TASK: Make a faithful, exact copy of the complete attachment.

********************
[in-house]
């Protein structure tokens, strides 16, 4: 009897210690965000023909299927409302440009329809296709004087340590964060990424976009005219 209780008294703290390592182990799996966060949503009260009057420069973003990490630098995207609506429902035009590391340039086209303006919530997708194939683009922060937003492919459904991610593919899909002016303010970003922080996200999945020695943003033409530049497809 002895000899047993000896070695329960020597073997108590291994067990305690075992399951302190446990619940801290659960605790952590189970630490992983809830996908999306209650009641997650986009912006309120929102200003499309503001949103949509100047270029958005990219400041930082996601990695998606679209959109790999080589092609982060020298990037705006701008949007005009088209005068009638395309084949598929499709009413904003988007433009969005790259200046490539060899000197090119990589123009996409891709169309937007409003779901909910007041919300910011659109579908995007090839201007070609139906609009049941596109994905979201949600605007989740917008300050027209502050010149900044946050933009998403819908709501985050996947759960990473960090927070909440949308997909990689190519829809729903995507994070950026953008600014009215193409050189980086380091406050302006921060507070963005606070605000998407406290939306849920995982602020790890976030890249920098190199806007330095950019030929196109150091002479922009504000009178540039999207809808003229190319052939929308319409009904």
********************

[in-house]
């Protein structure tokens, strides 16, 4: 009897210690965000023909299927409302440009329809296709004087340590964060990424976009005219 209780008294703290390592182990799996966060949503009260009057420069973003990490630098995207609506429902035009590391340039086209303006919530997708194939683009922060937003492919459904991610593919899909002016303010970003922080996200999945020695943003033409530049497809 002895000899047993000896070695329960020597073997108590291994067990305690075992399951302190446990619940801290659960605790952590189970630490992983809830996908999306209650009641997650986009912006309120929102200003499309503001949103949509100047270029958005990219400041930082996601990695998606679209959109790999080589092609982060020298990037705006701008949007005009088209005068009638395309084949598929499709009413904003988007433009969005790259200046490539060899000197090119990589123009996409891709169309937007409003779901909910007041919300910011659109579908995007090839201007070609139906609009049941596109994905979201949600605007989740917008300050027209502050010149900044946050933009998403819908709501985050996947759960990473960090927070909440949308997909990689190519829809729903995507994070950026953008600014009215193409050189980086380091406050302006921060507070963005606070605000998407406290939306849920995982602020790890976030890249920098190199806007330095950019030929196109150091002479922009504000009178540039999207809808003229190319052939929308319409009904």